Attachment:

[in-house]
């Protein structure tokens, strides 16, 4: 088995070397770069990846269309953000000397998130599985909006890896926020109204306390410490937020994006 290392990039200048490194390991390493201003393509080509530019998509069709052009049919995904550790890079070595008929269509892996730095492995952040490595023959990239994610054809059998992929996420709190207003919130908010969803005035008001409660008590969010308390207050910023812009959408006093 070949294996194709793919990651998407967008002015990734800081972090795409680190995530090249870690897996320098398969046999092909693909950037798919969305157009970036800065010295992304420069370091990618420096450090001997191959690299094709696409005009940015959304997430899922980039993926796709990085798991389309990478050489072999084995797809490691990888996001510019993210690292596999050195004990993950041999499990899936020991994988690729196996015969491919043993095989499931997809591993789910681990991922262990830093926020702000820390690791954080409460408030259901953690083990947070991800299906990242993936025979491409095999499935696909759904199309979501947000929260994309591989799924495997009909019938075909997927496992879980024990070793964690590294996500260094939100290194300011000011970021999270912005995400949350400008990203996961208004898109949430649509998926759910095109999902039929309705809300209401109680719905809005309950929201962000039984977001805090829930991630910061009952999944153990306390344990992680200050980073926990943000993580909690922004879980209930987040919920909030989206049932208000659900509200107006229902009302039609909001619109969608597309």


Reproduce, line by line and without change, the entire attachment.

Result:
[in-house]
């Protein structure tokens, strides 16, 4: 088995070397770069990846269309953000000397998130599985909006890896926020109204306390410490937020994006 290392990039200048490194390991390493201003393509080509530019998509069709052009049919995904550790890079070595008929269509892996730095492995952040490595023959990239994610054809059998992929996420709190207003919130908010969803005035008001409660008590969010308390207050910023812009959408006093 070949294996194709793919990651998407967008002015990734800081972090795409680190995530090249870690897996320098398969046999092909693909950037798919969305157009970036800065010295992304420069370091990618420096450090001997191959690299094709696409005009940015959304997430899922980039993926796709990085798991389309990478050489072999084995797809490691990888996001510019993210690292596999050195004990993950041999499990899936020991994988690729196996015969491919043993095989499931997809591993789910681990991922262990830093926020702000820390690791954080409460408030259901953690083990947070991800299906990242993936025979491409095999499935696909759904199309979501947000929260994309591989799924495997009909019938075909997927496992879980024990070793964690590294996500260094939100290194300011000011970021999270912005995400949350400008990203996961208004898109949430649509998926759910095109999902039929309705809300209401109680719905809005309950929201962000039984977001805090829930991630910061009952999944153990306390344990992680200050980073926990943000993580909690922004879980209930987040919920909030989206049932208000659900509200107006229902009302039609909001619109969608597309």